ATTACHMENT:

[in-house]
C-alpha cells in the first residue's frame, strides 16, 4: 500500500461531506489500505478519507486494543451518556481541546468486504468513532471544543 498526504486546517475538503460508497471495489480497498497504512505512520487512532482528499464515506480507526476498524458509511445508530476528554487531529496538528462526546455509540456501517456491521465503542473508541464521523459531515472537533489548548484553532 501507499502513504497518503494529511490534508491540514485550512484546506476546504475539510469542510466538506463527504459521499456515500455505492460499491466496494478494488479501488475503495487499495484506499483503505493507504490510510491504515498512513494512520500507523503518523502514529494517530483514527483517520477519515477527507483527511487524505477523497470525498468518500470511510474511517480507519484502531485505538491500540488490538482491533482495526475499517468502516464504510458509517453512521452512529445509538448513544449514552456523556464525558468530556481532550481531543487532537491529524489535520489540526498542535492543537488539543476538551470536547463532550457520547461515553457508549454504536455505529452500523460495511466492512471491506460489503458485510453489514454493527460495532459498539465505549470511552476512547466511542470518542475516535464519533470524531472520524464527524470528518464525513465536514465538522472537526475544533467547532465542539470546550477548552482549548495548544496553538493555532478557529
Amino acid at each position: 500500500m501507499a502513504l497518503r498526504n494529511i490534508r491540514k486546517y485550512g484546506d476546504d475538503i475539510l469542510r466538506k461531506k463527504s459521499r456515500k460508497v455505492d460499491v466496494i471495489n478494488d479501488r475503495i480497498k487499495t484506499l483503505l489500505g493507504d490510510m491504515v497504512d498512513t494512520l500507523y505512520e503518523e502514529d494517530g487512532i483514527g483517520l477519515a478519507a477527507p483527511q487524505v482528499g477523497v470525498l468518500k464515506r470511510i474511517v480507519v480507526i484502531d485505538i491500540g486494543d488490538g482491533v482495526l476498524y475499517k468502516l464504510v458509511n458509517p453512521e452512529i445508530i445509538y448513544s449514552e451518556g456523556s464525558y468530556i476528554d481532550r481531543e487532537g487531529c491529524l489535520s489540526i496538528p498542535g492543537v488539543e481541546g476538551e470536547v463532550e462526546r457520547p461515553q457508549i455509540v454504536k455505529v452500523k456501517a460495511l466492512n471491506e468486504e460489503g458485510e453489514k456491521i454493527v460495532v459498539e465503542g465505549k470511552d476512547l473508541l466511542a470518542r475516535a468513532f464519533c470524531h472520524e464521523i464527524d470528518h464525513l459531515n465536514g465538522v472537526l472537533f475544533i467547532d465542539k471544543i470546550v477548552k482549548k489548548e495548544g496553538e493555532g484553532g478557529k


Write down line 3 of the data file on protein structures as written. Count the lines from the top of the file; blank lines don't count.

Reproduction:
Amino acid at each position: 500500500m501507499a502513504l497518503r498526504n494529511i490534508r491540514k486546517y485550512g484546506d476546504d475538503i475539510l469542510r466538506k461531506k463527504s459521499r456515500k460508497v455505492d460499491v466496494i471495489n478494488d479501488r475503495i480497498k487499495t484506499l483503505l489500505g493507504d490510510m491504515v497504512d498512513t494512520l500507523y505512520e503518523e502514529d494517530g487512532i483514527g483517520l477519515a478519507a477527507p483527511q487524505v482528499g477523497v470525498l468518500k464515506r470511510i474511517v480507519v480507526i484502531d485505538i491500540g486494543d488490538g482491533v482495526l476498524y475499517k468502516l464504510v458509511n458509517p453512521e452512529i445508530i445509538y448513544s449514552e451518556g456523556s464525558y468530556i476528554d481532550r481531543e487532537g487531529c491529524l489535520s489540526i496538528p498542535g492543537v488539543e481541546g476538551e470536547v463532550e462526546r457520547p461515553q457508549i455509540v454504536k455505529v452500523k456501517a460495511l466492512n471491506e468486504e460489503g458485510e453489514k456491521i454493527v460495532v459498539e465503542g465505549k470511552d476512547l473508541l466511542a470518542r475516535a468513532f464519533c470524531h472520524e464521523i464527524d470528518h464525513l459531515n465536514g465538522v472537526l472537533f475544533i467547532d465542539k471544543i470546550v477548552k482549548k489548548e495548544g496553538e493555532g484553532g478557529k